Along a 12-mile stretch of Lake Huron’s northern coast lies a small group of 36 islands known as the Les Cheneaux Islands (LCI). Like many other inland and Great Lakes of the Midwest, invasive aquatic species have taken root in the area. Since implementing a native milfoil weevil management program in 2007, EnviroScience biologists have been monitoring changes to the plant community in the areas directly related to the milfoil weevil and its impact on the invasive Eurasian watermilfoil.
The Eurasian Watermilfoil Problem
By the mid-2000s, the Eurasian watermilfoil (Myriophyllum spicatum) had been discovered in Cedarville Bay. The Les Cheneaux Watershed Council evaluated several management techniques and decided on a more natural, long-term approach. The native milfoil weevil (Euhrychiopsis lecontei) was augmented to an indigenous population in several bays of the LCI. This aquatic insect is a specialist herbivore on Eurasian watermilfoil and was used as a management technique called Milfoil Solutions®. The milfoil weevil decreases dense stands of Eurasian watermilfoil by disrupting gas exchange and vital nutrients needed for stems to successfully overwinter. The purpose of the management approach is to allow more desirable native species an opportunity to compete with weakened milfoil.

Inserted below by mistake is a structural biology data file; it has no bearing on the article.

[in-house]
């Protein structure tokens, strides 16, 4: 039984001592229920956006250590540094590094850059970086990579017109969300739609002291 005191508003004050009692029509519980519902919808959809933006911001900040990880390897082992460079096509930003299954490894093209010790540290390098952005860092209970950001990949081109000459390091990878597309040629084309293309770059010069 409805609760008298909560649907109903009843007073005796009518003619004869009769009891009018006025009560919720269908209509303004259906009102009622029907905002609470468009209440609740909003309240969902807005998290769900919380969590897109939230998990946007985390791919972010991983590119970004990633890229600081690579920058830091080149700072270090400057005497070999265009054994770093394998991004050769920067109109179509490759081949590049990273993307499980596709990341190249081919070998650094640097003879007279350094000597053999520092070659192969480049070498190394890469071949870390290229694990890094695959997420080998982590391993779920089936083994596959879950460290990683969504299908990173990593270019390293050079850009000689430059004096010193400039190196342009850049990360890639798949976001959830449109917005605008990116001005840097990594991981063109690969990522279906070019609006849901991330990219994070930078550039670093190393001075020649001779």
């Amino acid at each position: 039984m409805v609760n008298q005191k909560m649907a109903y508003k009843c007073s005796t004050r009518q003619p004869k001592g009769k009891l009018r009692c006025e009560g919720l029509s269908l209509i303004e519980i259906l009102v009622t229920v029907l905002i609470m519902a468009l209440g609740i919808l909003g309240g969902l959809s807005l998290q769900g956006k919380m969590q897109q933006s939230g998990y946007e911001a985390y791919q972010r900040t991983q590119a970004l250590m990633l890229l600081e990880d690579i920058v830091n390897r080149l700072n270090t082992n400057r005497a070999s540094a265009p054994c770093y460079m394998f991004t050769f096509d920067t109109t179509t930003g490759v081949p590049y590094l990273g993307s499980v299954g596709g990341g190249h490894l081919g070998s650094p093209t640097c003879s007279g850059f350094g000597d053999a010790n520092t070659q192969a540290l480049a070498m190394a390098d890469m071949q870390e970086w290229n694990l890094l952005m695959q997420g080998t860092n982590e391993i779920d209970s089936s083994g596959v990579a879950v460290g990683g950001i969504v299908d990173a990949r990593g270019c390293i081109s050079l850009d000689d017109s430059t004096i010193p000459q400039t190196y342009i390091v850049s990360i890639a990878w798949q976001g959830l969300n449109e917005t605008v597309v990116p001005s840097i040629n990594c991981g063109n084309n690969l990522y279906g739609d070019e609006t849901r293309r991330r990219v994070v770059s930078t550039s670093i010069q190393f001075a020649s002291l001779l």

Aquatic Surveys and New Discoveries
In 2013, EnviroScience started compiling a complete inventory of submersed and emergent aquatic plant species throughout LCI and have been doing so every year since. More than 50 native macrophyte species and five exotic, invasive species have been identified.
An exciting discovery was made during the 2018 survey when a new aquatic plant species was identified. One stem of Lake Cress (Rorippa aquatica) was found in Government Bay on August 21st. This rare species is listed on the State of Michigan’s Threatened Species list and was last recorded in Mackinac County in 1975! An update has been sent to Michigan Natural Feature Inventory, MSU Extension along with pictures and GPS coordinates to the Michigan Department of Natural Resources.